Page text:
Unlocking Secrets of Heart Health
David Gutterman, MD
Medical College of Wisconsin Cardiologist;
Associate Director, Cardiovascular Research Center
"Clinical trials give our community access to some of the most cutting edge therapies, which if proven effective, can be implemented very early on in our area"
The Cardiovascular Research Center encompasses scores of researchers in multiple specialties all of whom are investigating some aspect of heart disease, stroke or heart care. The Cardiovascular Center's research programs rank among the top 5 in the country. David Gutterman, MD, gives us a peek at the breakthrough investigations going on right here at Froedtert & Medical College.
Q. What's the most exciting research going on right now at the center?
Much of the exciting research is basic research, but there are often clear clinical implications. For example, the laboratory of Kirkwood Pritchard, PhD, is studying a compound called D-4F that builds up your levels of HDL ("good cholesterol") tremendously. This substance improves blood vessel function in a variety of diseases, but most strikingly it has a very powerful beneficial effect on atherosclerosis. Atherosclerosis, or hardening of the arteries, is the main cause of death in the world. This compound has the potential to revolutionize how we treat atherosclerosis, and some of the critical research work on D-4F is being done here.
Q. Are there any recent research findings that surprised you?
There is a very large Women's Health Initiative center here. Jane Kotchen, MD in the Medical College of Wisconsin Epidemiology Department was involved in a large national trial of 60,000 women treated with estrogen therapy. For years we thought estrogen therapy was helpful from a cardiovascular standpoint, but the studies that generated that impression were not conducted in an ideal manner. Dr. Kotchen and colleagues conducted a proper prospective trial. The results were surprising. We expected the incidence of breast cancer might increase, but that heart disease would diminish substantially. It turns out breast cancer rates did increase, but heart disease events also went up, suggesting that estrogen treatment may not be a good therapy for many women. This study has markedly changed how we prescribe hormone replacement for post-menopausal women. Froedtert & Medical College was a big part of that study.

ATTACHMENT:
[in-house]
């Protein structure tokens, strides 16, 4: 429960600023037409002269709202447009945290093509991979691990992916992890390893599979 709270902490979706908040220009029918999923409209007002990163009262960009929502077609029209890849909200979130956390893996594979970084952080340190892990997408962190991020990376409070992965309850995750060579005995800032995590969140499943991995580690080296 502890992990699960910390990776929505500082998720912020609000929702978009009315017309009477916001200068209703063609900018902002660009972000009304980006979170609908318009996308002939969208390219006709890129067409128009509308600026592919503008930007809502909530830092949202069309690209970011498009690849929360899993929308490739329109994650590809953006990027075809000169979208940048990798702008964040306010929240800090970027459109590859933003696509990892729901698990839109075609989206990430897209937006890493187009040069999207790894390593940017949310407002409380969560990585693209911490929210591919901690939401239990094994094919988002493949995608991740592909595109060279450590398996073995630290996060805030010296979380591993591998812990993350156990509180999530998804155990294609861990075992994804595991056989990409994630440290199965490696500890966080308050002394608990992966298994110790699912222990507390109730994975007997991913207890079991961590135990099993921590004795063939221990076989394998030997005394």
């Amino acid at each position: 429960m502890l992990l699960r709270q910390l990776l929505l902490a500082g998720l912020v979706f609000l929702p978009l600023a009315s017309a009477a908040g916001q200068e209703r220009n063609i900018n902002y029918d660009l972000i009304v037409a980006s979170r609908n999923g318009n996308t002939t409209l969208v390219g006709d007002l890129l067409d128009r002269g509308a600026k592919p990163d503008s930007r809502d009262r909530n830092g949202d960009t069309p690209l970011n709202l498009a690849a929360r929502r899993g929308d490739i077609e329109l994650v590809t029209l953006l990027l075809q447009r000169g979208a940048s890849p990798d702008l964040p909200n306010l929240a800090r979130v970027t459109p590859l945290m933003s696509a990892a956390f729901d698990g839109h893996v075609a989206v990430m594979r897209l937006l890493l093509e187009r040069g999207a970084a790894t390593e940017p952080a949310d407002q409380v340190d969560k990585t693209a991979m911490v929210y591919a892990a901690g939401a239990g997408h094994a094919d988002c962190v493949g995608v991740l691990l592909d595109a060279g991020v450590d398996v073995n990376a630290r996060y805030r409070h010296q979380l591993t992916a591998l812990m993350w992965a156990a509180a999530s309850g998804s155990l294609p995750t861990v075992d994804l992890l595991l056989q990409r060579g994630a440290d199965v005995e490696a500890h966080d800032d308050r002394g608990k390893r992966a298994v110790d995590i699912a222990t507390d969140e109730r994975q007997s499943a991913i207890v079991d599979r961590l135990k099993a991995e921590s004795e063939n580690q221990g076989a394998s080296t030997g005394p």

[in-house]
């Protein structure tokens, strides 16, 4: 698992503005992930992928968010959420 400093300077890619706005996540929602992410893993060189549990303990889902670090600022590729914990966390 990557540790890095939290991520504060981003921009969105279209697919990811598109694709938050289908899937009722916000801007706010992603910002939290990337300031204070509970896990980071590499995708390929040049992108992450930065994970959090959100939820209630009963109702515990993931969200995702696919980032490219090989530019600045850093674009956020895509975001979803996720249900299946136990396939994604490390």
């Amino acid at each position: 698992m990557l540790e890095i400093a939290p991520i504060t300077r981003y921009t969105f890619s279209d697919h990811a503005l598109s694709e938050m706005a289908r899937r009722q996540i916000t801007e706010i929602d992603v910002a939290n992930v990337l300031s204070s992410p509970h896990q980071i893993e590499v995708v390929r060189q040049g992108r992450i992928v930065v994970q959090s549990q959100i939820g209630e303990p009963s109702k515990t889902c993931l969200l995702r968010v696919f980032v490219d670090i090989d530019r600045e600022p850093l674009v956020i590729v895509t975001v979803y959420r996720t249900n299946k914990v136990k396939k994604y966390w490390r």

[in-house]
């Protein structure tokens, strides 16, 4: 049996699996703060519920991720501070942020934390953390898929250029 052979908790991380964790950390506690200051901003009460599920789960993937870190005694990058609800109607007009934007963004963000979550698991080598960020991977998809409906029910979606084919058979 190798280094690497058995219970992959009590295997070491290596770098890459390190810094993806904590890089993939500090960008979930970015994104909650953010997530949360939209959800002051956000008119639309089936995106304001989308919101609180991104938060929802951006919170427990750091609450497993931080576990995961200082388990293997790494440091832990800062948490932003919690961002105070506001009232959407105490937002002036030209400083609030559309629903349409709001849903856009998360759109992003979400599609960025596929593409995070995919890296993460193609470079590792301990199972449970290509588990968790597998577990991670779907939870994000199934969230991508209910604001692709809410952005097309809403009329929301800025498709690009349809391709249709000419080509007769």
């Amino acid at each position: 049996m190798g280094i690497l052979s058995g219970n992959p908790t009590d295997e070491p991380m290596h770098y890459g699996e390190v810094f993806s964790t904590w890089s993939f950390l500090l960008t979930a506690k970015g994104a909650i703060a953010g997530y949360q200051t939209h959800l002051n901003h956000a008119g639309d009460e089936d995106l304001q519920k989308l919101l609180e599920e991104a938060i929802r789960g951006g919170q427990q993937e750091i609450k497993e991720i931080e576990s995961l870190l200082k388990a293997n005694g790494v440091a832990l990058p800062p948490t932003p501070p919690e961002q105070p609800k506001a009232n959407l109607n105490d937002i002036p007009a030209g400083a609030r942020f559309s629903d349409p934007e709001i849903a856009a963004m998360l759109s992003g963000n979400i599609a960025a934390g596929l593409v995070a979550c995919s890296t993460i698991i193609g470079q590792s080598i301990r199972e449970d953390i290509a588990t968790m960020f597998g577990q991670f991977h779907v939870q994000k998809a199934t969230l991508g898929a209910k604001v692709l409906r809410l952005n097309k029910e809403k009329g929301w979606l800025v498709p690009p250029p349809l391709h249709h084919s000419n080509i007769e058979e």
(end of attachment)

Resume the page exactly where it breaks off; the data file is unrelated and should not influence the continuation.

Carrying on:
Q. How important are clinical trials to the program?
They are important in helping answer very practical questions such as "does drug A work better than drug B for a given condition." Most of our current effective treatments are based on clinical trials. These studies can be done exclusively at Froedtert & Medical College or they can be done here as part of a larger consortium of sites investigating a particular problem, as with the Women's Health Initiative. There are two major benefits to clinical trials. First, it is good to have Wisconsinites involved so that the results of the trial are more apt to be applicable to people in Wisconsin. Second, clinical trials give our community access to some of the most cutting edge therapies, which if proven effective, can be implemented very early on in our area.
Q. How will current research change heart care 10 to 20 years from now?
I think genetics will create some of the largest changes in healthcare for the next decade or two. I anticipate that we will tailor most of our treatments — not just drugs — on the patient's genetic background. We will know what risk factors you're going to develop and which ones we need to treat or prevent. This will be the era of "personalized medicine" and will improve outcomes but also reduce side-effects and complications.
Another thing we're working on at the Cardiovascular Center is preventive cardiology. We envision the ability to look at blood vessels in patients — non-invasively, no needles, using an ultrasound probe over the arm — and be able to predict which patients are more susceptible to developing hardening of the arteries than others.
Q. What attracts people to the field of research?
There are two aspects to medicine that I find very interesting. One is taking care of patients and making sure they are offered the best treatments available. The other is to come up with new ideas in terms of what needs to be done to improve healthcare and begin to develop new approaches. This is the most invigorating of experiences.
Going from what's already known to actually identifying new information relevant to patient care — to me that's the exciting aspect of research in medicine.
Author: David Gutterman, MD
Source: Every Day
Date: May-August 2004